Game of Thrones is a TV show based on George R.R. Martin’s epic series A Song of Ice and Fire. Historically, movies and shows based on novels aren’t as successful as its original material, but the HBO series is a hit and continues to win praise from critics and fans alike -- particularly those who like to see their sex and violence in their face rather than on the page.
As fans know, the television show has veered away from the novels, and at this moment has overtaken the series plot. But there are many scenes that have been lifted directly from the books.
So how do the two compare? See for yourself.
Daenerys and Drogo's wedding night
Young Daenerys was sold into marriage to the leader of the Dothraki, the Westerosi equivalent of Genghis Khan, and they do not speak each other’s languages. On their wedding night, Drogo and Dany attempt conversation, but his only word in Common is “No.”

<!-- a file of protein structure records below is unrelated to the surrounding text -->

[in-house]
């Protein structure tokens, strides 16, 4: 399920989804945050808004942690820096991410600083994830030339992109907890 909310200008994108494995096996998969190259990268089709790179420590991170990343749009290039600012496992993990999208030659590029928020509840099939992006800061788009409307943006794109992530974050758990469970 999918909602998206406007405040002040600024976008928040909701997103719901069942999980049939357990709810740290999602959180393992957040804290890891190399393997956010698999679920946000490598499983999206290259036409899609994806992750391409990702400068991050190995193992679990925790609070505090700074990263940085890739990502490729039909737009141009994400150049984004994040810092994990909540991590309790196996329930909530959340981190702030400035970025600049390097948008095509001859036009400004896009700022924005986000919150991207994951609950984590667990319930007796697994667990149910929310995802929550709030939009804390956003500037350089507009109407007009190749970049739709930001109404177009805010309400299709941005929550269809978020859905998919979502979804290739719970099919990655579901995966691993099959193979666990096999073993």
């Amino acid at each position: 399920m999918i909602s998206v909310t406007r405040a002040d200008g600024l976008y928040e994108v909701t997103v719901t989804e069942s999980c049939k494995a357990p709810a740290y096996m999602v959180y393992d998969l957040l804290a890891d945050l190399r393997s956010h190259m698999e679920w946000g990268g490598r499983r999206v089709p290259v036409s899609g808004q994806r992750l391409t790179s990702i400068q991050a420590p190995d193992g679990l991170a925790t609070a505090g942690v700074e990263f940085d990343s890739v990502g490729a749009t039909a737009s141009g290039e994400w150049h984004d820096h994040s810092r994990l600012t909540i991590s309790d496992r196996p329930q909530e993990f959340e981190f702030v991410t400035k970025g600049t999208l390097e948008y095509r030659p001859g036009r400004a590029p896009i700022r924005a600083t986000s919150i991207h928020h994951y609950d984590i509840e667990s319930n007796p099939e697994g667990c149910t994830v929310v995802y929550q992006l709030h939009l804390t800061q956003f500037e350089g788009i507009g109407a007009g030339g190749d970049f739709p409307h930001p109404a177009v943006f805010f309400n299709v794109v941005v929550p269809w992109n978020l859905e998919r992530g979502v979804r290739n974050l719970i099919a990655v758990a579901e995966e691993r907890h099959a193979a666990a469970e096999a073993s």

Winner: The books
The TV series made their wedding night pretty damned rapey. As you can see in this video, Drogo undresses Daenerys, and she cries as he has sex with her.
In the book, their stilted conversation is pretty much the same. But their physical interaction is quite different: Instead of raping his new wife, Drogo seduces her.
He stroked her face, tracing the curve of her ears, running a finger gently around her mouth. He put both hands in her hair and combed it with his fingers. He turned her around, massaged her shoulders and slid a knuckle down the path of her spine.